LAT: The profane origins of ‘Merry Christmas’

I wonder why the news media and the entertainment industry revel in trashing the sacredness of Christmas. Why are there incentives among our elites to trash the public observance of Christianity? A nation that does not have a sacred zone is in big trouble.

Los Angeles Times Op/Ed:

For most of its history, the Christian church regarded Christmas as a small event on its calendar not requiring much observation. Puritans in England and later the American colonies went one step further, banning the holiday altogether since they could find no biblical support for celebrating the day. As the historian Stephen Nissenbaum has explained, the Puritans imposed fines on anyone caught celebrating and designated Christmas as a working day. These strict rules were necessary since so many men and women engaged in the drunken carousing that accompanied winter solstice festivities, an ancient tradition that the church had failed to stamp out when it appropriated Dec. 25 as a Christian holiday.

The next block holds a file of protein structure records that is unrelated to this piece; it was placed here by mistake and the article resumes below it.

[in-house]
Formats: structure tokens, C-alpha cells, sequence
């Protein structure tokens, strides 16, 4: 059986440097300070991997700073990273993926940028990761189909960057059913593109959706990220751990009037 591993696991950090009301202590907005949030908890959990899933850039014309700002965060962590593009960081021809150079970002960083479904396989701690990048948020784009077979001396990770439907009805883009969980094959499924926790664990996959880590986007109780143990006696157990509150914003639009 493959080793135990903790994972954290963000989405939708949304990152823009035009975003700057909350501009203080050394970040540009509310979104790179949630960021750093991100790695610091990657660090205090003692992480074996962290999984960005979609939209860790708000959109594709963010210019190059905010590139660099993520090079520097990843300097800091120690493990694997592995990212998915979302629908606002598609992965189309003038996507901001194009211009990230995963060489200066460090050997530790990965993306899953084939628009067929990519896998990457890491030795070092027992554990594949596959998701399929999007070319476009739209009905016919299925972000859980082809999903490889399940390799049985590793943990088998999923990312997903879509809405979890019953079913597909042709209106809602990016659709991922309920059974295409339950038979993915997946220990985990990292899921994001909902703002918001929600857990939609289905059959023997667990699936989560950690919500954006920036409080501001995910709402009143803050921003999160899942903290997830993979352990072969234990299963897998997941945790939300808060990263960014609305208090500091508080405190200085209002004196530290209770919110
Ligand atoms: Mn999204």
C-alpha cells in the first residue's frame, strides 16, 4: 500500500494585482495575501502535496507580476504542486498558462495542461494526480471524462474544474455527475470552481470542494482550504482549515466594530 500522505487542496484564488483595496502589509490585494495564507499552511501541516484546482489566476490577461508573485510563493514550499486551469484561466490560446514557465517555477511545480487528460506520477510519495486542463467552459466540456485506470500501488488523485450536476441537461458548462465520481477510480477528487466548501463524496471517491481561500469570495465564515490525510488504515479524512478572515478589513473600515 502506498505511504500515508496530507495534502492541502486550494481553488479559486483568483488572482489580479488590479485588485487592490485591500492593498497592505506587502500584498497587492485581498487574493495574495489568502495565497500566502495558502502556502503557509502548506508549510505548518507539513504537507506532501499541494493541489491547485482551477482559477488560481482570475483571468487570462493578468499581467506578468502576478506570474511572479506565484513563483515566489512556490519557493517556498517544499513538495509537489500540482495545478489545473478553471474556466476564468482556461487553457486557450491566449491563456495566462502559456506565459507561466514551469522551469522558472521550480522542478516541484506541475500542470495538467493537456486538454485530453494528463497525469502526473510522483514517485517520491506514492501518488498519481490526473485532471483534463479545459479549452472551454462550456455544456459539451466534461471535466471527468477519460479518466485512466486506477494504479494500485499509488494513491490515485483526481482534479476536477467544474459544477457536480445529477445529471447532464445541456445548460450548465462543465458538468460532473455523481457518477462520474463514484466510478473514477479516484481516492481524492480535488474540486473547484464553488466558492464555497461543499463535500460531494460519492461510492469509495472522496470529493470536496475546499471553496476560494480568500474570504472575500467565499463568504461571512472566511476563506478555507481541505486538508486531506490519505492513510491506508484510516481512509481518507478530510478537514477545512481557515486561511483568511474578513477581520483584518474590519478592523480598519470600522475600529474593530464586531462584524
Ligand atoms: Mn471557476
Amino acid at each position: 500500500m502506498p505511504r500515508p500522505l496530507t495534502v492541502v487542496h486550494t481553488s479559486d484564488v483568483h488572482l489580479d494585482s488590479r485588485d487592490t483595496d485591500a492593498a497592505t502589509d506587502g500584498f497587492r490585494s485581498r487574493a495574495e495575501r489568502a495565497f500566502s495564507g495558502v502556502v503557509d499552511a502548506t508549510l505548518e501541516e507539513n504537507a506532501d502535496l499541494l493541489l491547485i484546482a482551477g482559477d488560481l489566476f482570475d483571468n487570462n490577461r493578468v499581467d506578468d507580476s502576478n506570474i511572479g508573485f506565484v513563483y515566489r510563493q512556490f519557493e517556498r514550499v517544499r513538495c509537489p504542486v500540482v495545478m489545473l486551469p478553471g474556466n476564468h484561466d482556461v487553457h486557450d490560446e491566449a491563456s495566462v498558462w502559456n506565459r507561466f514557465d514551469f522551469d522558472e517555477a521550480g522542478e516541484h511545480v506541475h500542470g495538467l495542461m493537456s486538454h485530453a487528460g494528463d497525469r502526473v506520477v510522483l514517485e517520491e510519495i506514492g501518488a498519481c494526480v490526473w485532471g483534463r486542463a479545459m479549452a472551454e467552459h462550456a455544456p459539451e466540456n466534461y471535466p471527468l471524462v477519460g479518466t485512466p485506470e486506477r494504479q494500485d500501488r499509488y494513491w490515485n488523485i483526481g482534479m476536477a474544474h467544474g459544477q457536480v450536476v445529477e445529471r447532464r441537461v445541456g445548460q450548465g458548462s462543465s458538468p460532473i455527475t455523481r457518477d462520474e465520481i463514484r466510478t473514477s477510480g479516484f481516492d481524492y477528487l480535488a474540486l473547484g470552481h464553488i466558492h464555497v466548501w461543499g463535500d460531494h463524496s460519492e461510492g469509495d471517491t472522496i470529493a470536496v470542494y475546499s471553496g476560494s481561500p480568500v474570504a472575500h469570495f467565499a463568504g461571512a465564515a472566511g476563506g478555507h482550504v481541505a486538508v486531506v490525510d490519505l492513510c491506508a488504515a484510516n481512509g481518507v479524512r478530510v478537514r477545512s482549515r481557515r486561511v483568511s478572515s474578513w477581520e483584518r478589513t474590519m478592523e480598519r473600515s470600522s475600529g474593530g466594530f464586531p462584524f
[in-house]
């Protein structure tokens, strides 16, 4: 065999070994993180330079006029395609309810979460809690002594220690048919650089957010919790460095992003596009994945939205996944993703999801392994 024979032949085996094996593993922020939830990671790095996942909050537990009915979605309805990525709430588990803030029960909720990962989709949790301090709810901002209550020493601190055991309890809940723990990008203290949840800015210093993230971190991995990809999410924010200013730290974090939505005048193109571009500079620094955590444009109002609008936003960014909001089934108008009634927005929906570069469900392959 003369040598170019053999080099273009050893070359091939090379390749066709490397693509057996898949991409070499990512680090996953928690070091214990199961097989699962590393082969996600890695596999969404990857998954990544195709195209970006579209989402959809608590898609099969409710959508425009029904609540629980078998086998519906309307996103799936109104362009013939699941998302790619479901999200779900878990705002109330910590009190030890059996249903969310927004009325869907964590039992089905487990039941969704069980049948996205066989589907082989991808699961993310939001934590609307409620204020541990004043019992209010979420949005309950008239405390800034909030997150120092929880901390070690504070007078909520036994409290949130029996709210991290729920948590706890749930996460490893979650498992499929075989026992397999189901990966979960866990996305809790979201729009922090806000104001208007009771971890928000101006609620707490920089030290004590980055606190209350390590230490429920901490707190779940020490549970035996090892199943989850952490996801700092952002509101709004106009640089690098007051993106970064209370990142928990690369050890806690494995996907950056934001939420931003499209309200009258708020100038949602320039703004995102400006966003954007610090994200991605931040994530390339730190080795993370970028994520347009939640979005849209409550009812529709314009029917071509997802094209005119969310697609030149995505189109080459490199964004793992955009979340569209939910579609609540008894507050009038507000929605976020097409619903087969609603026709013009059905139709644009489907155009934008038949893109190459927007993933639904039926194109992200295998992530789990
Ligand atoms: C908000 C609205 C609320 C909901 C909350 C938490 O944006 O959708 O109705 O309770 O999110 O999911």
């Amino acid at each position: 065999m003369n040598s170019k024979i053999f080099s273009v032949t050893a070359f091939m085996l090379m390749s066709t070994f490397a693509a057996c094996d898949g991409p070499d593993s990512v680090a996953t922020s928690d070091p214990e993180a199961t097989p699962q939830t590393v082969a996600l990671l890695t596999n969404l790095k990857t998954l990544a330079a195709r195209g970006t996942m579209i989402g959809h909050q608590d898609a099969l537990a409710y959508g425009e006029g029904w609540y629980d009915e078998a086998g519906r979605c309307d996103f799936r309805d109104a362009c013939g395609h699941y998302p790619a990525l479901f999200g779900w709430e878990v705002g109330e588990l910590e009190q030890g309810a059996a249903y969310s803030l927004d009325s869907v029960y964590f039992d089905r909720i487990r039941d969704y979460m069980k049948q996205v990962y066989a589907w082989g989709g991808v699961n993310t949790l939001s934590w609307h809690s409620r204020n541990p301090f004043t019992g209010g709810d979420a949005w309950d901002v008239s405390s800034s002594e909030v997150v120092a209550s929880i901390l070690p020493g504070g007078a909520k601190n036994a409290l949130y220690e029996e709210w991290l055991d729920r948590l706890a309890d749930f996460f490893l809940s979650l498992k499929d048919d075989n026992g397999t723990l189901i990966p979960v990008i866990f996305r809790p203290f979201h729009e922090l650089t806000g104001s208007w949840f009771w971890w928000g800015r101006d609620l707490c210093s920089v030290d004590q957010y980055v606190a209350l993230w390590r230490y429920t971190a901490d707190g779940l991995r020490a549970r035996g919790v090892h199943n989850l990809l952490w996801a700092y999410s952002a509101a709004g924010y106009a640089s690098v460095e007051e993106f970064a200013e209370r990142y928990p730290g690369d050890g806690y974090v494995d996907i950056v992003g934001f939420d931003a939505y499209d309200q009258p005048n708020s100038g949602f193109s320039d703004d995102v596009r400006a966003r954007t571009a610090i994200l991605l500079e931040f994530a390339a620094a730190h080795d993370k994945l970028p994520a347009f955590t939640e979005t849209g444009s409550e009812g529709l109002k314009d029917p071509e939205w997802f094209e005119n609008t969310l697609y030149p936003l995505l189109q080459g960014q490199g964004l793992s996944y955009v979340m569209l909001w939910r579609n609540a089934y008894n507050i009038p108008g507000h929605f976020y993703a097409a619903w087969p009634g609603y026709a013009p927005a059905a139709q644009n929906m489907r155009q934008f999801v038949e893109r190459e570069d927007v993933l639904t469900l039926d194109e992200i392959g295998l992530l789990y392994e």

In this setting, “Merry Christmas” was born. The greeting was an act of revelry and religious rebellion, something the uncouth masses shouted as they traveled in drunken mobs. Troubled by such behavior, the New Haven Gazette in 1786 decried the “common salutation” of “Merry Christmas.” “So merry at Christmas are some,” the paper lamented, “they destroy their health by disease, and by trouble their joy.”

About Luke Ford

I've written five books (see Amazon.com). My work has been followed by the New York Times, the Los Angeles Times, and 60 Minutes. I teach Alexander Technique in Beverly Hills (Alexander90210.com).
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